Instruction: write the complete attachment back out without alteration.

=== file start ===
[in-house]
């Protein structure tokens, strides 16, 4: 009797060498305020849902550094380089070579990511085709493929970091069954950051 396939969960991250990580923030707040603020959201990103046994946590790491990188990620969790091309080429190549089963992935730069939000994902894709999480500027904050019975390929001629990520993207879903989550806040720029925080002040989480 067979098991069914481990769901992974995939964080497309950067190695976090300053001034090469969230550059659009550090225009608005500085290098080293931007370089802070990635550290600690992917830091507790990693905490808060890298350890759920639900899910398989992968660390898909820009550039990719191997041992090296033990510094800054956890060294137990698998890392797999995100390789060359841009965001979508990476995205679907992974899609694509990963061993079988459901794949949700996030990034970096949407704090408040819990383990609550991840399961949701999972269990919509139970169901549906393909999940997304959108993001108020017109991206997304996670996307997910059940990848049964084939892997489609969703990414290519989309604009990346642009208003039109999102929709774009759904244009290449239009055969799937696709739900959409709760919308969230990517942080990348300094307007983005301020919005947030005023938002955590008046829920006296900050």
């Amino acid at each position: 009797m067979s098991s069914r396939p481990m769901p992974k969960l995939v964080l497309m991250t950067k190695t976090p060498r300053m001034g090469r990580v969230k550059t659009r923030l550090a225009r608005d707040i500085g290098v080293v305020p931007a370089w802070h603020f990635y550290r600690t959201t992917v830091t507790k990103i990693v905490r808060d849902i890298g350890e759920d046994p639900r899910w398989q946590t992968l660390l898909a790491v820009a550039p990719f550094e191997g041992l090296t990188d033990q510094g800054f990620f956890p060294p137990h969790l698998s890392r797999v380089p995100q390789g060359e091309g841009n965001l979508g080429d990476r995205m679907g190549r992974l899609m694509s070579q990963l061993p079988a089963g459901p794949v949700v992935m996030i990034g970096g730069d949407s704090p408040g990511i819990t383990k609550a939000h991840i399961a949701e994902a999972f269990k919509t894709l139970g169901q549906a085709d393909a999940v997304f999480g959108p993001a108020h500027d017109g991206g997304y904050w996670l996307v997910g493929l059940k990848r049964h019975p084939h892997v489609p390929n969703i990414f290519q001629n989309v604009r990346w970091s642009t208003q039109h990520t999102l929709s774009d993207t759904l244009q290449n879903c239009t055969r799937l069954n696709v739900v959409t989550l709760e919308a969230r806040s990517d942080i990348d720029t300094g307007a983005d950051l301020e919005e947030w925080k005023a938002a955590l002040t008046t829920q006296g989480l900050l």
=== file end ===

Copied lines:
[in-house]
């Protein structure tokens, strides 16, 4: 009797060498305020849902550094380089070579990511085709493929970091069954950051 396939969960991250990580923030707040603020959201990103046994946590790491990188990620969790091309080429190549089963992935730069939000994902894709999480500027904050019975390929001629990520993207879903989550806040720029925080002040989480 067979098991069914481990769901992974995939964080497309950067190695976090300053001034090469969230550059659009550090225009608005500085290098080293931007370089802070990635550290600690992917830091507790990693905490808060890298350890759920639900899910398989992968660390898909820009550039990719191997041992090296033990510094800054956890060294137990698998890392797999995100390789060359841009965001979508990476995205679907992974899609694509990963061993079988459901794949949700996030990034970096949407704090408040819990383990609550991840399961949701999972269990919509139970169901549906393909999940997304959108993001108020017109991206997304996670996307997910059940990848049964084939892997489609969703990414290519989309604009990346642009208003039109999102929709774009759904244009290449239009055969799937696709739900959409709760919308969230990517942080990348300094307007983005301020919005947030005023938002955590008046829920006296900050």
């Amino acid at each position: 009797m067979s098991s069914r396939p481990m769901p992974k969960l995939v964080l497309m991250t950067k190695t976090p060498r300053m001034g090469r990580v969230k550059t659009r923030l550090a225009r608005d707040i500085g290098v080293v305020p931007a370089w802070h603020f990635y550290r600690t959201t992917v830091t507790k990103i990693v905490r808060d849902i890298g350890e759920d046994p639900r899910w398989q946590t992968l660390l898909a790491v820009a550039p990719f550094e191997g041992l090296t990188d033990q510094g800054f990620f956890p060294p137990h969790l698998s890392r797999v380089p995100q390789g060359e091309g841009n965001l979508g080429d990476r995205m679907g190549r992974l899609m694509s070579q990963l061993p079988a089963g459901p794949v949700v992935m996030i990034g970096g730069d949407s704090p408040g990511i819990t383990k609550a939000h991840i399961a949701e994902a999972f269990k919509t894709l139970g169901q549906a085709d393909a999940v997304f999480g959108p993001a108020h500027d017109g991206g997304y904050w996670l996307v997910g493929l059940k990848r049964h019975p084939h892997v489609p390929n969703i990414f290519q001629n989309v604009r990346w970091s642009t208003q039109h990520t999102l929709s774009d993207t759904l244009q290449n879903c239009t055969r799937l069954n696709v739900v959409t989550l709760e919308a969230r806040s990517d942080i990348d720029t300094g307007a983005d950051l301020e919005e947030w925080k005023a938002a955590l002040t008046t829920q006296g989480l900050l």